Without a shadow of doubt, with traditional power transmission systems, home and factory power systems and motors – good old alternating current (ac) is the name of the game with electricity. Direct Current (dc) has always been the poor cousin.

Dear Colleagues

EIT Stock ImageWithout a shadow of doubt, with traditional power transmission systems, home and factory power systems and motors – good old alternating current (ac) is the name of the game with electricity. Direct Current (dc) has always been the poor cousin.

Electrical engineering students through the ages have devoted huge amounts of effort to considering the generation, distribution and transmission of energy in the form of alternating current. The "War of the Currents" started in the 1880s with a fight between ac and dc and was firmly resolved then in favour of ac.

However the old maxim of dusting off the old approaches and trying them again in new applications is certainly true of direct current today where it is seeing a resurgence particularly in power generation (e.g. photovoltaic cells) and most recently – in long distance power transmission systems.

Highly Successful Alternating Current
As most of you would well know and I apologise for telling you ‘how to suck eggs’ – but the success of ac has been in the easier conversion to different voltages – either ‘stepping up’ or ‘stepping down’. Especially for transmission over long distances where it is important to increase the voltage to extraordinarily high values. Use of these high voltages (and resultant low currents) means that the losses over the cables are very low and thus it is very effective economically to transport the energy.

Where required the voltages are then stepped down for the local consumers - again using the miracle of the transformer. This ease of conversion between different voltages was not possible with direct current. Even though, in the 1920s we had the mercury arc valve and then the solid state thyristor - these really only provided a modicum of advantage in being able to change the voltage levels as they were particularly expensive and difficult to apply. Prices have now started to fall though as the technology becomes more effective.

Many of the new sources of power these days are wind and solar in remote locations which are often extraordinarily far from the consumers in the far off cities and this has propelled us into using dc power for long distance transmission.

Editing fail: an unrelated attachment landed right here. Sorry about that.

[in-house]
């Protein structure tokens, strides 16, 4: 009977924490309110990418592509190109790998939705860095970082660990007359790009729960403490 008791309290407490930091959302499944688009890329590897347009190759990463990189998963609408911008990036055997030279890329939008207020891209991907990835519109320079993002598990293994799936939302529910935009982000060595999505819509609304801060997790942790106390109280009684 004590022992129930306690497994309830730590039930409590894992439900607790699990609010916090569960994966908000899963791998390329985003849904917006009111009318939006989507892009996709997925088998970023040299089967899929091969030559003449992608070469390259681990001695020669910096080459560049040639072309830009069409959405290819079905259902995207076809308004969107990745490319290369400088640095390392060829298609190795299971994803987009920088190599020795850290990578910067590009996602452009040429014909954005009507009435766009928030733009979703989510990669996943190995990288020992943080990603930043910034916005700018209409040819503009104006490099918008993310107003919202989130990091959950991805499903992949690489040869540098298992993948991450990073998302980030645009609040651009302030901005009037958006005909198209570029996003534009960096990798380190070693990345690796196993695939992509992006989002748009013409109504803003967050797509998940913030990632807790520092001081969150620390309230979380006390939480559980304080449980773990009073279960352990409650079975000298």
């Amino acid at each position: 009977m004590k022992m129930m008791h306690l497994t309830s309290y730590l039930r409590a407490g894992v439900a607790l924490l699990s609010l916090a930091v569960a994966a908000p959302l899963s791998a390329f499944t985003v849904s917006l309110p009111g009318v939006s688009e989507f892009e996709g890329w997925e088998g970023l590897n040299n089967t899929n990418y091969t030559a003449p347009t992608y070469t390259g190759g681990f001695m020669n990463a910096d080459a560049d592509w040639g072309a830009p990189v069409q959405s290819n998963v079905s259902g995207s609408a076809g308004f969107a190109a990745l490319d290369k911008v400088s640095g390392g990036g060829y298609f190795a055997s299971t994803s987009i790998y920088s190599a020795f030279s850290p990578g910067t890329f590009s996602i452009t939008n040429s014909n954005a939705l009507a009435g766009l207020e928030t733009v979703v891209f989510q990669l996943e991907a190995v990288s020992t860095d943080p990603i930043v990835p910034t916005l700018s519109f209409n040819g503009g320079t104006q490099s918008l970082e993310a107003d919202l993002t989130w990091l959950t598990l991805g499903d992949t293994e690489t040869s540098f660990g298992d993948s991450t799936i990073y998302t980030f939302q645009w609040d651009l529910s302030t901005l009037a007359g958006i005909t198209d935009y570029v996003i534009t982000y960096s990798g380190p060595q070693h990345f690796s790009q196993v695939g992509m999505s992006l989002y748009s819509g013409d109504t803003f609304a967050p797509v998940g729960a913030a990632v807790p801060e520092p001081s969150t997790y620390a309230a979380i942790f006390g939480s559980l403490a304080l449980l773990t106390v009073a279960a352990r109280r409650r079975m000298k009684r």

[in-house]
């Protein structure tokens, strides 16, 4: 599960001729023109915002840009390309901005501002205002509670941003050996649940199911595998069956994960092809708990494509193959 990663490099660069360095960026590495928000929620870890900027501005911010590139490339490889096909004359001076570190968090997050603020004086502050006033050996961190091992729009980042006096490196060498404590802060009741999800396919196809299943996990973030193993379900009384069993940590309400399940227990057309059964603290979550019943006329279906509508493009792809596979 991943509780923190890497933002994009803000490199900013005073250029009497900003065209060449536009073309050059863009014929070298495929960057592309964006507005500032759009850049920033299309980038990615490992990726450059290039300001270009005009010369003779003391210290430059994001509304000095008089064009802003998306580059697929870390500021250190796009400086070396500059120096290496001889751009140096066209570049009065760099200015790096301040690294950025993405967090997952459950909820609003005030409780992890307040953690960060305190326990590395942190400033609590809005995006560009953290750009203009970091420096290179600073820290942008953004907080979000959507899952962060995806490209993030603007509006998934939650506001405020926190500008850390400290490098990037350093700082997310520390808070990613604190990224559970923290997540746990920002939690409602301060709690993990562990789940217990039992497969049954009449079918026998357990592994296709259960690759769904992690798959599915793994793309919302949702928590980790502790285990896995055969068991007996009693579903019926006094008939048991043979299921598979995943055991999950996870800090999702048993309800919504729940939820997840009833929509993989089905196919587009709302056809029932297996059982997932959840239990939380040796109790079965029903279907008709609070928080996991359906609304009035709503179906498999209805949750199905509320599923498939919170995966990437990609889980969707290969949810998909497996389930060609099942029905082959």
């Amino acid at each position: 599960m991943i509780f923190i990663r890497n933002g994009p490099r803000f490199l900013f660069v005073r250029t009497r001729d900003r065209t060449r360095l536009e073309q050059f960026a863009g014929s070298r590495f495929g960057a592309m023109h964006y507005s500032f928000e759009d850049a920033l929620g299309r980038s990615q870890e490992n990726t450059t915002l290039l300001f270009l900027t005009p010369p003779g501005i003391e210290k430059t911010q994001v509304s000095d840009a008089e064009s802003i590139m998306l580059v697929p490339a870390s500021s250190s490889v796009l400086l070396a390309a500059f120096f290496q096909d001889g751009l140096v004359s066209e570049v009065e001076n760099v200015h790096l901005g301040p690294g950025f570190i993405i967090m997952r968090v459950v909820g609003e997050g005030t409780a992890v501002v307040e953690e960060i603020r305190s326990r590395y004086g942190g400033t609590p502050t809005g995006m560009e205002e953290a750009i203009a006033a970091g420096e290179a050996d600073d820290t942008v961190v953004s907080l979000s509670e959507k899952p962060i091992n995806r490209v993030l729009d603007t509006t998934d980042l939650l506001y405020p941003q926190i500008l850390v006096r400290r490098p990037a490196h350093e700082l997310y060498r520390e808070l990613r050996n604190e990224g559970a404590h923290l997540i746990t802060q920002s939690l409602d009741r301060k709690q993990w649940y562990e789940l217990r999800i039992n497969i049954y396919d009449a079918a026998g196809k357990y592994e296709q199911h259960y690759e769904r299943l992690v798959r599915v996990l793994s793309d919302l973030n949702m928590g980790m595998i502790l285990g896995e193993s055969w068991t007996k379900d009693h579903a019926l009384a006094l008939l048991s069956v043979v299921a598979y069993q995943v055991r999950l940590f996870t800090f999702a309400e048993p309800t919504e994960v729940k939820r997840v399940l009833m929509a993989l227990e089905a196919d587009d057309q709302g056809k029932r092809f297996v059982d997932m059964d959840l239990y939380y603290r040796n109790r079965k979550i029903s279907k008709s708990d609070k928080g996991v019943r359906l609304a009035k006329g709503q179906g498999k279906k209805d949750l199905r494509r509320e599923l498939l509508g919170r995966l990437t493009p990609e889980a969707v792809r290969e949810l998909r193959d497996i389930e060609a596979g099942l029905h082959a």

Over Extreme Distances There are Problems with Alternating current
Over extreme distances, alternating current does have disadvantages as you would imagine – perhaps, intuitively. Having to swing the voltage quickly from a positive to a negative peak 50 times a second (for Europe, Africa, Asia and Australia) is hard work and there are losses as a result. This effectively means the direction of the current has to be reversed - all exceptionally ‘exhausting’ for the generators.

High voltage dc lines experience a lower loss than equivalent high voltage ac lines over significant distances.

This has led to strong development in the use of direct current (dc) systems today.

UHVDC Projects are Mind Bogglingly Big
Recent examples of these ultra high voltage direct current (UHVDC) projects range from an Oklahoma transmission line 1100km long connecting Oklahoma to Western Tennessee with 9 million consumers. This will carry 4000 MW using dc at 600kV. Considerably higher than the traditional alternating current ones at ~400kV.

But UHVDC lines are really big in Asia with China leading the pack with some huge projects.

For example, China has a 800kV line from a dam in Yunnan province to Shanghai with a capacity of 6400MW. An even larger one is carrying 12,000 MW over 1400 km from the coal and wind sources of Xinjiang to Anhui province at 1.1 million volts.

Point to Point is not the Only Game in Town
One of the challenges with current UHVDC cables is that they are generally point to point. This makes it difficult to fan out and have the traditional grid arrangement. However, there are new technologies allowing for new switch gear to isolate faulty cables and to make this a workable option.

So Consider the Way Forward
When looking to a new project – remember that older technologies can often be resurrected and are somewhat more effective than existing approaches.

And certainly having know-how in direct current has advantages these days and it may be that this surpasses alternating current because of its ease of transport.

Especially when one considers that most electronic equipment is powered by low voltage direct current (incl. photovoltatic cells and batteries).

Thanks to the Economist for an interesting article and for Wikipedia for their succinct summary of the virtues of ac and dc.

A clever quotation for direct current from Donald Sadoway: In a battery, I strive to maximize electrical potential. When mentoring, I strive to maximize human potential.
Yours in engineering learning


Mackay’s Musings – 3rd Jan’17 #633
780, 293 readers – www.eit.edu.au/cms/news/blog-steve-mackay

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